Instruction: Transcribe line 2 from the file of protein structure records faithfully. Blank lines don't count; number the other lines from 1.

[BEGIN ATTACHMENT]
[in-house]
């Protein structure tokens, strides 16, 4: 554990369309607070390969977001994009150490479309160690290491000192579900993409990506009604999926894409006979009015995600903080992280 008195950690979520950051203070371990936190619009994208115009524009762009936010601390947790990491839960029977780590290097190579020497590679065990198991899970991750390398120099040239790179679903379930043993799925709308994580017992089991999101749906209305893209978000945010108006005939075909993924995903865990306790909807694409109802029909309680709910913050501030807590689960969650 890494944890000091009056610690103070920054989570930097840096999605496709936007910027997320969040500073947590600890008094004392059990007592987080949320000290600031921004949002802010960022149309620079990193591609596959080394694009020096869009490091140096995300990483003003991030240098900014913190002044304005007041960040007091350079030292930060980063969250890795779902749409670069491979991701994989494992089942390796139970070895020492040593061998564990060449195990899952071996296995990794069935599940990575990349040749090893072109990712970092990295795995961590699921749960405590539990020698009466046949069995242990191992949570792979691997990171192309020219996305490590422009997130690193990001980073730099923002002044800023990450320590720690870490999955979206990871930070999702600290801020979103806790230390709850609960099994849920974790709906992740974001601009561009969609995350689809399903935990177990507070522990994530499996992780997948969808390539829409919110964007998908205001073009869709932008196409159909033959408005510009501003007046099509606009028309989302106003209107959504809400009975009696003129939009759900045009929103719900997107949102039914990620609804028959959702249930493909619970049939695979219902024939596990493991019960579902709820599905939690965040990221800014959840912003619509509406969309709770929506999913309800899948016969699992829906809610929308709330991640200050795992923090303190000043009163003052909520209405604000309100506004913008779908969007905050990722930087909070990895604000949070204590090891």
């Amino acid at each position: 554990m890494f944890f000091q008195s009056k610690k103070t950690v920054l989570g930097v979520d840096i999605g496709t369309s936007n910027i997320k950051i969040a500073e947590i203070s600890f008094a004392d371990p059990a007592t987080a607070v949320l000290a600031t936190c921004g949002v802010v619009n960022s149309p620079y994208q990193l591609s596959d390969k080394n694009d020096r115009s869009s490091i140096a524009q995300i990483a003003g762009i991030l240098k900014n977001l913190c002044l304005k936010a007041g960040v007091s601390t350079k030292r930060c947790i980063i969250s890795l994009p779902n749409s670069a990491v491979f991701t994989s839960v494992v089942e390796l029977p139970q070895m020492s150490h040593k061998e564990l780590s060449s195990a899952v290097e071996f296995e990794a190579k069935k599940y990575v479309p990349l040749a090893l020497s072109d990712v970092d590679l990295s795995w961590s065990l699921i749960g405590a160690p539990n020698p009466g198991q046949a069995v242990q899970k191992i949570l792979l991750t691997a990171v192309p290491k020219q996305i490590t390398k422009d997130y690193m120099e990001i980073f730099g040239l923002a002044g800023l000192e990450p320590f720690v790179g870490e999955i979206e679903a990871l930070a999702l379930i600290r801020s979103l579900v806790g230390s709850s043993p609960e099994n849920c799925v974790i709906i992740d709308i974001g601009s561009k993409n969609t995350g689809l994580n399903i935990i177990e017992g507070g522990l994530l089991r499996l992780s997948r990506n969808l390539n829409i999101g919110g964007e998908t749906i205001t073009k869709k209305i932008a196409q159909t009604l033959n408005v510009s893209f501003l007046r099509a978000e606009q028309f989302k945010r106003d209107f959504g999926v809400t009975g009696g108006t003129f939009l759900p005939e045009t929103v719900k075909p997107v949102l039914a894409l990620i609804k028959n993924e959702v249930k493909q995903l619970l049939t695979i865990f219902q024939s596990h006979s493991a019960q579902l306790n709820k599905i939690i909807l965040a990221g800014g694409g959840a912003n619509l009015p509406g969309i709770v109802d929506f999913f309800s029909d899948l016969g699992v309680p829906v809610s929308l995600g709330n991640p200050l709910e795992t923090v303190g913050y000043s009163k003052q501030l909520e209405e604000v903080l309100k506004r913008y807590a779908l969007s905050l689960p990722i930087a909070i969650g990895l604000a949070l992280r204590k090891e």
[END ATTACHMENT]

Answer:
């Protein structure tokens, strides 16, 4: 554990369309607070390969977001994009150490479309160690290491000192579900993409990506009604999926894409006979009015995600903080992280 008195950690979520950051203070371990936190619009994208115009524009762009936010601390947790990491839960029977780590290097190579020497590679065990198991899970991750390398120099040239790179679903379930043993799925709308994580017992089991999101749906209305893209978000945010108006005939075909993924995903865990306790909807694409109802029909309680709910913050501030807590689960969650 890494944890000091009056610690103070920054989570930097840096999605496709936007910027997320969040500073947590600890008094004392059990007592987080949320000290600031921004949002802010960022149309620079990193591609596959080394694009020096869009490091140096995300990483003003991030240098900014913190002044304005007041960040007091350079030292930060980063969250890795779902749409670069491979991701994989494992089942390796139970070895020492040593061998564990060449195990899952071996296995990794069935599940990575990349040749090893072109990712970092990295795995961590699921749960405590539990020698009466046949069995242990191992949570792979691997990171192309020219996305490590422009997130690193990001980073730099923002002044800023990450320590720690870490999955979206990871930070999702600290801020979103806790230390709850609960099994849920974790709906992740974001601009561009969609995350689809399903935990177990507070522990994530499996992780997948969808390539829409919110964007998908205001073009869709932008196409159909033959408005510009501003007046099509606009028309989302106003209107959504809400009975009696003129939009759900045009929103719900997107949102039914990620609804028959959702249930493909619970049939695979219902024939596990493991019960579902709820599905939690965040990221800014959840912003619509509406969309709770929506999913309800899948016969699992829906809610929308709330991640200050795992923090303190000043009163003052909520209405604000309100506004913008779908969007905050990722930087909070990895604000949070204590090891």